The debate over how to make a perfect plate of scrambled eggs has circulated through the culinary world for years, though how you make them is entirely up to personal preference. Most Americans will tell you that scrambled eggs should be light, fluffy, and resemble soft curds. Across the Atlantic Ocean, however, French chefs will scoff and insist that this beloved breakfast dish should be creamy, loose, and silky.

This concept may seem odd, considering you often see the same caution with runny eggs that you do with raw ones. Considering how many people prepare French scrambled eggs and custards, you may be wondering whether runny and sunny side up eggs are actually safe to eat.

While scrambled eggs are a nutritious breakfast favorite, many people prefer a fried egg accompanied by a slice of toast. Either way, the truth of the matter is that your chances of getting salmonella poisoning from fried, poached, or runny eggs are similarly low across the board.

Since the salmonella bacteria typically live on the eggshell, you can feel safe using pasteurized or otherwise treated eggs. If you’re using fresh or otherwise untreated eggs, wash and sanitize them immediately before use.

 

What Illness Can Raw Eggs Cause?

Most people who become sick from salmonella won’t require drastic measures like antibiotics or hospitalization as long as they take the time to rest and recover.

The most important part of recovering from salmonella is staying hydrated and monitoring your symptoms. Salmonella poisoning usually resolves on its own. However, you should seek medical care if you experience any of the following symptoms:

  • Dehydration
  • Vomiting that lasts more than two days
  • Diarrhea that lasts more than two days
  • Little to no urination or dark urine
  • Bloody stools
  • A fever higher than 102°F

If not treated with caution and care, it’s possible for salmonellosis to quickly transition from general food poisoning symptoms to a serious infection. Salmonella can even enter the bloodstream and turn into a fatal condition in rare cases.

However, this severe reaction to salmonella bacteria only occurs rarely and is one you can typically avoid by seeking medical attention if your symptoms worsen.

Raw Eggs and Biotin Absorption

While the risk of salmonella poisoning is undoubtedly something to be wary of, consuming raw eggs can also have other impacts on your health.

Egg yolks are a great source of biotin. Biotin, or B7, is an essential vitamin that helps your body convert food into energy, as well as strengthen your hair and nails. However, raw eggs also contain a protein known as avidin, which attaches to the biotin in the small intestine and stops your body from absorbing it.

Cooking the eggs eliminates the avidin. Although you would have to eat a considerable amount of raw eggs to become biotin deficient, it is still a risk to be aware of.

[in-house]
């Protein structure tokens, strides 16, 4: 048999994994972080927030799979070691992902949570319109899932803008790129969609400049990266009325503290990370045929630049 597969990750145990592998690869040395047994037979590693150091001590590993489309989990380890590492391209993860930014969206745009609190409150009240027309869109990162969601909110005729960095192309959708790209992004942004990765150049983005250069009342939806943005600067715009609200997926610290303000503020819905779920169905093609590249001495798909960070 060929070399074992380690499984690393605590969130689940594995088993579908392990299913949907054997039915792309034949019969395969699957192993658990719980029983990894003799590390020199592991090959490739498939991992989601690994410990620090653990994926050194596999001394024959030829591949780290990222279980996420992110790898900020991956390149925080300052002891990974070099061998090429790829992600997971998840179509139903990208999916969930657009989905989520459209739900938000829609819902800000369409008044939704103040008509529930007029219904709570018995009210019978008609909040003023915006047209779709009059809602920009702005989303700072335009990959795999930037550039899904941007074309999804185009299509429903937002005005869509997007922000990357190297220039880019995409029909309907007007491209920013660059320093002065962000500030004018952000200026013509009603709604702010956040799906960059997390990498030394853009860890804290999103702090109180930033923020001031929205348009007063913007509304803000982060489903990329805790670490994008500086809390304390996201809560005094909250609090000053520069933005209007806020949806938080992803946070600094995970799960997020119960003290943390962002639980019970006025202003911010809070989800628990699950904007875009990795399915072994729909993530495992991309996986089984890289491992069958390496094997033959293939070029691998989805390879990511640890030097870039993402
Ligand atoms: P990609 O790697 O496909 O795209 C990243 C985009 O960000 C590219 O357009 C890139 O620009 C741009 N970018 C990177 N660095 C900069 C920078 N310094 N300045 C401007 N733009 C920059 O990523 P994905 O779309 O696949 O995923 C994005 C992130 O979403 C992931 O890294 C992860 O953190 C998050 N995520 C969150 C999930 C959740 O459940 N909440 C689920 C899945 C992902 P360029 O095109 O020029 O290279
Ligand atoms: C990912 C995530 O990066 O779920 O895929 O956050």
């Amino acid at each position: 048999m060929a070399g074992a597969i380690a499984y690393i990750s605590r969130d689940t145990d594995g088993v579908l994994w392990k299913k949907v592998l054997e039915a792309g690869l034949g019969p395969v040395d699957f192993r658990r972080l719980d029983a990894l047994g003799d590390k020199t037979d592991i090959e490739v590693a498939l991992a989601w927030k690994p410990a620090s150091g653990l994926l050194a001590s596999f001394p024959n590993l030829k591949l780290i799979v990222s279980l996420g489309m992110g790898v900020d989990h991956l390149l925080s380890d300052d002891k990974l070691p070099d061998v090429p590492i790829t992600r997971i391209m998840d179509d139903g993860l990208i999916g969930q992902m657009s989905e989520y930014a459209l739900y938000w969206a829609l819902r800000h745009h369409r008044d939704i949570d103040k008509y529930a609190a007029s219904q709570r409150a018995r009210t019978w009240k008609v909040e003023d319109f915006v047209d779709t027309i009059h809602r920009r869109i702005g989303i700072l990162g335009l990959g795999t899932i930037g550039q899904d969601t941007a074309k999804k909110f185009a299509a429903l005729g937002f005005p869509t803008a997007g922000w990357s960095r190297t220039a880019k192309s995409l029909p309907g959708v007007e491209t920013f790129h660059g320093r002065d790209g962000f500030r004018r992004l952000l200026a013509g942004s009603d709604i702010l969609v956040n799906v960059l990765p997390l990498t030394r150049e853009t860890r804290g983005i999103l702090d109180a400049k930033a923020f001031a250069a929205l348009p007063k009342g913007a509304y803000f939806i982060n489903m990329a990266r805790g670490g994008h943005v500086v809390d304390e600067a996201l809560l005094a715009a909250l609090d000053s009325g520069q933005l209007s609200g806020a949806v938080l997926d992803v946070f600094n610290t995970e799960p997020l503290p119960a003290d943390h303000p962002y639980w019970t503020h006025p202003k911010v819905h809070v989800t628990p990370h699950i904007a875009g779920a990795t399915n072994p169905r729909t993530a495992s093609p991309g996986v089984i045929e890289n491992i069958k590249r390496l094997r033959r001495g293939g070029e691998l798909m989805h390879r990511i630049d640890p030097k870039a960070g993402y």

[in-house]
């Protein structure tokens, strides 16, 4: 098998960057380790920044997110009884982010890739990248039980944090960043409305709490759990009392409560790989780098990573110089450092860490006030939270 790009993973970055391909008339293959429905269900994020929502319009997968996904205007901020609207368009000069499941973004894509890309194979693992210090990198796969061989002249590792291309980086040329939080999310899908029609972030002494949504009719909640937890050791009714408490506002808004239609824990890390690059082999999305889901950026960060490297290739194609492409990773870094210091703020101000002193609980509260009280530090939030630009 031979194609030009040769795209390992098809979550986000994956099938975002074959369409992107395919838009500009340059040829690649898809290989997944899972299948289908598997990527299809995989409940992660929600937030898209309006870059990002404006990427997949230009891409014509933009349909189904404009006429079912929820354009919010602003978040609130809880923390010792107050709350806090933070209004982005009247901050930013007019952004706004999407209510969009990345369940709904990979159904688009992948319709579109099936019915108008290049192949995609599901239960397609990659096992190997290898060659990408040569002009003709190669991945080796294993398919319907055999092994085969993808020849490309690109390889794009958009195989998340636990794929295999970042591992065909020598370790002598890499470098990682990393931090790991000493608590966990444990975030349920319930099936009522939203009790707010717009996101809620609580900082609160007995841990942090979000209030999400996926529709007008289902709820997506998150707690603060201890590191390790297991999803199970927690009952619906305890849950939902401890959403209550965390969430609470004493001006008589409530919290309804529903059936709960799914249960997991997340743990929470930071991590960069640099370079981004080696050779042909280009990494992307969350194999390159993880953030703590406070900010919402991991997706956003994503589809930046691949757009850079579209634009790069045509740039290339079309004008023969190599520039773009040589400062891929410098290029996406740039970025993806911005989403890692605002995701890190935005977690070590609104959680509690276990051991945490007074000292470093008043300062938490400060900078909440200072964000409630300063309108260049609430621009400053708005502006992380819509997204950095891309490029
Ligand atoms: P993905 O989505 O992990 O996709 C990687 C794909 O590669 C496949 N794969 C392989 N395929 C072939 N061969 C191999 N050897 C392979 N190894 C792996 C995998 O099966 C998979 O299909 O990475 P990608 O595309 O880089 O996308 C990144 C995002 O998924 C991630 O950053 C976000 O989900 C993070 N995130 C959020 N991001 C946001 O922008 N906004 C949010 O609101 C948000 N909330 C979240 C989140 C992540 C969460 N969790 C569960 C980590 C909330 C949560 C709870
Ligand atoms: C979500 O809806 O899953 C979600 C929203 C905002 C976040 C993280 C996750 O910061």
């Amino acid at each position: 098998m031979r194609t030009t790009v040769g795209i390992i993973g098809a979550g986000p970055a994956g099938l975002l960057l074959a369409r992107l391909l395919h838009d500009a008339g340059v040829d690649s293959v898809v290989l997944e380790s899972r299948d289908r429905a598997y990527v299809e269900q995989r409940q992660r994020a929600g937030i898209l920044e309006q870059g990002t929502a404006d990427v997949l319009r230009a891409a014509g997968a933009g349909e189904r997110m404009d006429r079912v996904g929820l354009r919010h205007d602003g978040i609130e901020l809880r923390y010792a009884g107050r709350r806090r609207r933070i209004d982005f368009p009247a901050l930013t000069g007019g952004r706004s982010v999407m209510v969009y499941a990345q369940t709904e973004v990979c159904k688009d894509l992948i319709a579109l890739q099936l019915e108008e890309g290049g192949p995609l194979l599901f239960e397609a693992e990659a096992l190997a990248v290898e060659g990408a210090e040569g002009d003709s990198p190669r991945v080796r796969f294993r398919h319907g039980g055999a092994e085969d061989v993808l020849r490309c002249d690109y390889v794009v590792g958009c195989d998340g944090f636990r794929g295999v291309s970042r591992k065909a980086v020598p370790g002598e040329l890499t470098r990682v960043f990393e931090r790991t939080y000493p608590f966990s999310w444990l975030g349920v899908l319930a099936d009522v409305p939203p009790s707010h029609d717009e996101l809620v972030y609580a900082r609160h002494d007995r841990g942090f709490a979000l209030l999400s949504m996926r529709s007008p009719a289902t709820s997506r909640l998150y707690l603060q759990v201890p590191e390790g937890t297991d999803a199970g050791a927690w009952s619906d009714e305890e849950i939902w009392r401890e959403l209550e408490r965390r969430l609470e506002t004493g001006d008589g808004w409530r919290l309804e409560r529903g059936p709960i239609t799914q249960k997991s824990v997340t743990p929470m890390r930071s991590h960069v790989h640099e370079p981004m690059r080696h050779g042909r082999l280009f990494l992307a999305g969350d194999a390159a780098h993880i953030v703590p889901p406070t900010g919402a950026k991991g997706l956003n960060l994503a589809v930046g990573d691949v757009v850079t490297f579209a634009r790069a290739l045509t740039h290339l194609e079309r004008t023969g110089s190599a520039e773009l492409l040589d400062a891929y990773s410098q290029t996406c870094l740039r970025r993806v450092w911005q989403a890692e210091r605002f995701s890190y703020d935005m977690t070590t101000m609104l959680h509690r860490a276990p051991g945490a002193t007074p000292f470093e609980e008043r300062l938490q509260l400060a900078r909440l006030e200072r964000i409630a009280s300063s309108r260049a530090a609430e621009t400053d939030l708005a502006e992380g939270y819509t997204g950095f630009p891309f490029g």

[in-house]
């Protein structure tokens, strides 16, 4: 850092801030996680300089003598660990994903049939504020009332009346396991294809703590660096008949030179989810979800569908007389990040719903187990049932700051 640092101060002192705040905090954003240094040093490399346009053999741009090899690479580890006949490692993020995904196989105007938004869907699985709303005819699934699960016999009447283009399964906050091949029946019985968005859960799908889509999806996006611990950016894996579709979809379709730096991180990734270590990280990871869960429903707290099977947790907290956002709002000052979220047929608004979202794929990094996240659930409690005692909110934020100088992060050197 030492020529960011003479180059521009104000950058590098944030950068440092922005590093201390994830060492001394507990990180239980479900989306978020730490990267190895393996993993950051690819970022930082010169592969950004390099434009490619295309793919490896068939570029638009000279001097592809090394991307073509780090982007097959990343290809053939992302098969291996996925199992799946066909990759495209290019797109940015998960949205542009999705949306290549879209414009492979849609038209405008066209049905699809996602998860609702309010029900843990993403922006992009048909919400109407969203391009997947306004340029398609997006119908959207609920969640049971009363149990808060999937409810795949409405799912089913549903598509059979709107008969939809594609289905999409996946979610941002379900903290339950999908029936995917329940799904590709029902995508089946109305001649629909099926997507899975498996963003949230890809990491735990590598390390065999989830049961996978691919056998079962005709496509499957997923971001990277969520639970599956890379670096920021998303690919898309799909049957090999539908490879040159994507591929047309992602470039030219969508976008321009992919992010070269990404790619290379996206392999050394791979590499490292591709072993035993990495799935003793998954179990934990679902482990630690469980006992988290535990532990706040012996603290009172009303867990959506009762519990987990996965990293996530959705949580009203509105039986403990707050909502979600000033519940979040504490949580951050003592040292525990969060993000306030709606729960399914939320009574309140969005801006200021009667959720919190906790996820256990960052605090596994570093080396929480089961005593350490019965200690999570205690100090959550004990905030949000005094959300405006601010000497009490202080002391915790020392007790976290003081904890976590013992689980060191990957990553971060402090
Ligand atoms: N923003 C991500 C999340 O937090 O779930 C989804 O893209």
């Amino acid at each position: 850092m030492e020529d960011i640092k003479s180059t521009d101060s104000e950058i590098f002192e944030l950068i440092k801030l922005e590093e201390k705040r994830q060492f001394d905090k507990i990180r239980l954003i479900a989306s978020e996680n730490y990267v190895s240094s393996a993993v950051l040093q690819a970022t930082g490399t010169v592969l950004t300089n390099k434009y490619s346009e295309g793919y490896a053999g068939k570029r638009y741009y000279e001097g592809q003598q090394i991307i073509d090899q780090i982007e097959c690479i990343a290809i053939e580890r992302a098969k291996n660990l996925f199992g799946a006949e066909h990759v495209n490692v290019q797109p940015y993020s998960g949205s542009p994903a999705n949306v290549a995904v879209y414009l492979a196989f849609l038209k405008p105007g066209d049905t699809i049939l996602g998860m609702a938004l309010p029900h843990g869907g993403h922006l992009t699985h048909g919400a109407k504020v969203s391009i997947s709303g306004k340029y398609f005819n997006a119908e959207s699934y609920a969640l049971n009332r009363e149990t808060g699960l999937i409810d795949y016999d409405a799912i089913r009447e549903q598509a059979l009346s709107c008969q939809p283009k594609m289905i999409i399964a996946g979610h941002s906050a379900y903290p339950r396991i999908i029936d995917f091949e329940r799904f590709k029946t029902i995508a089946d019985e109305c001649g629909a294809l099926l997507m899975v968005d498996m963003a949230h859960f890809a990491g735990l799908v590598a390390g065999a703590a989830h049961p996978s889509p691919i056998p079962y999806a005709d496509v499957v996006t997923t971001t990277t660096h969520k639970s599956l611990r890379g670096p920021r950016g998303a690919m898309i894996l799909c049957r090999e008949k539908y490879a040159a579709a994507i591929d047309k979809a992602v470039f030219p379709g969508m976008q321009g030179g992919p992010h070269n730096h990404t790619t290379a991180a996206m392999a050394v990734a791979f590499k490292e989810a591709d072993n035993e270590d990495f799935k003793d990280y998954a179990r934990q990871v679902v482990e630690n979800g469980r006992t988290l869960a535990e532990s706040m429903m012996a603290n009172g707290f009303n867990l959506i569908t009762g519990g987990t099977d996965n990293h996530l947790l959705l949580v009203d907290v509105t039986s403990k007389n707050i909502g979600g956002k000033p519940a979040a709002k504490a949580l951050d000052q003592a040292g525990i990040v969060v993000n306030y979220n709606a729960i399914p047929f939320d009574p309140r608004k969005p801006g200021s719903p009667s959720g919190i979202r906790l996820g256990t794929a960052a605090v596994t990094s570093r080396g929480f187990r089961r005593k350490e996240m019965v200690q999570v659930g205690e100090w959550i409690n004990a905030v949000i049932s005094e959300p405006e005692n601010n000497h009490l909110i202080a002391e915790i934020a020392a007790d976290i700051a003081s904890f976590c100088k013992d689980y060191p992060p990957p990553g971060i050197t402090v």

Who Is Most At Risk When Eating Raw Eggs?

Some individuals are more prone to infection than others. In these cases where high-risk individuals become infected with salmonella, they’re more likely to get critically ill.

Children

The first group at a higher risk of contracting salmonella due to raw egg consumption is children younger than 5 years old. In fact, of the people diagnosed with salmonella poisoning worldwide each year, about 40% are children under 5.

Most children with salmonella poisoning won’t need to see a doctor. Over-the-counter fever and pain relievers will help to relieve stomach cramping and break a fever. However, if their symptoms worsen, it’s important to seek medical attention for them immediately.

Older Adults

Older adults are another group at risk for more severe side effects related to salmonella infection. In general, individuals over the age of 65 are already susceptible to infections and diseases simply because their immune systems aren’t as strong as they once were.

While adults 65 and older may be more likely to develop a more serious infection, they won’t need to seek further medical treatment in most cases.

Compromised Immune Systems

Finally, people with compromised immune systems also face a higher risk of contracting foodborne illnesses of all kinds, including salmonella poisoning. Some of these individuals include those with:

  • HIV
  • Cancer
  • Diabetes
  • Transplanted organs

In addition to their compromised immune systems, people in this group may receive medication that inhibits their body’s ability to fight bacteria and germs, leaving them more vulnerable to infection.

Transplant recipients, in particular, may have also become resistant to the antibiotics that typically treat salmonella. This resistance means that as salmonella strains evolve, the traditional treatment methods become weaker with severe cases. However, those infected by the bacteria should still see a full recovery with appropriate antibiotic use.

What About Pasteurized Eggs?

After reading about all the risks of consuming raw eggs, including the possibility of developing salmonella poisoning, you may be wondering if that carton of eggs is even worth having in your refrigerator. The good news is that you most likely have nothing to worry about with store-bought eggs.

Pasteurized eggs are the standard for commercialized eggs and egg products. Pasteurization involves heating the outside of the eggs just enough to kill any bacteria without actually cooking the egg inside. This process makes the eggs safe to use, whether you’ve cooked them to perfection or left them runny for a particular recipe.